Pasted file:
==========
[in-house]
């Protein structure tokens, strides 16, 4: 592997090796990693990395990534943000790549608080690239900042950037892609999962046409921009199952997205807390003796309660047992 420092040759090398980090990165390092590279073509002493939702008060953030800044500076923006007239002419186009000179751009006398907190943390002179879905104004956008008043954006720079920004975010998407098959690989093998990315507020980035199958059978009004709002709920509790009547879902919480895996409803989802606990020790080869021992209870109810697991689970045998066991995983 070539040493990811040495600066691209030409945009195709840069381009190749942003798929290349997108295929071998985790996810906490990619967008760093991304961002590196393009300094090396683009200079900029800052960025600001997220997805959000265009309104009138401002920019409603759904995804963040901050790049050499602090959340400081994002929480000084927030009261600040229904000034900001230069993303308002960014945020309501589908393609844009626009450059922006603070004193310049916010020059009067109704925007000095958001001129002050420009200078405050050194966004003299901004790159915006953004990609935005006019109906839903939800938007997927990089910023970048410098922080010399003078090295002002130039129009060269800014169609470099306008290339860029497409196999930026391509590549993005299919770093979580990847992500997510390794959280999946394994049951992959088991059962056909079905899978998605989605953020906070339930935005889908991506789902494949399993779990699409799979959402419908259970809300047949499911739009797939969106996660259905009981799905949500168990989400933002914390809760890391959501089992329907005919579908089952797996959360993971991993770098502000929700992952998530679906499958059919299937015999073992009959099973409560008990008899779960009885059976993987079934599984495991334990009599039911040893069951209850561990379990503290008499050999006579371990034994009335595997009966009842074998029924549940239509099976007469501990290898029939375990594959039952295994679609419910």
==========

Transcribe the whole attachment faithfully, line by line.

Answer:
[in-house]
């Protein structure tokens, strides 16, 4: 592997090796990693990395990534943000790549608080690239900042950037892609999962046409921009199952997205807390003796309660047992 420092040759090398980090990165390092590279073509002493939702008060953030800044500076923006007239002419186009000179751009006398907190943390002179879905104004956008008043954006720079920004975010998407098959690989093998990315507020980035199958059978009004709002709920509790009547879902919480895996409803989802606990020790080869021992209870109810697991689970045998066991995983 070539040493990811040495600066691209030409945009195709840069381009190749942003798929290349997108295929071998985790996810906490990619967008760093991304961002590196393009300094090396683009200079900029800052960025600001997220997805959000265009309104009138401002920019409603759904995804963040901050790049050499602090959340400081994002929480000084927030009261600040229904000034900001230069993303308002960014945020309501589908393609844009626009450059922006603070004193310049916010020059009067109704925007000095958001001129002050420009200078405050050194966004003299901004790159915006953004990609935005006019109906839903939800938007997927990089910023970048410098922080010399003078090295002002130039129009060269800014169609470099306008290339860029497409196999930026391509590549993005299919770093979580990847992500997510390794959280999946394994049951992959088991059962056909079905899978998605989605953020906070339930935005889908991506789902494949399993779990699409799979959402419908259970809300047949499911739009797939969106996660259905009981799905949500168990989400933002914390809760890391959501089992329907005919579908089952797996959360993971991993770098502000929700992952998530679906499958059919299937015999073992009959099973409560008990008899779960009885059976993987079934599984495991334990009599039911040893069951209850561990379990503290008499050999006579371990034994009335595997009966009842074998029924549940239509099976007469501990290898029939375990594959039952295994679609419910």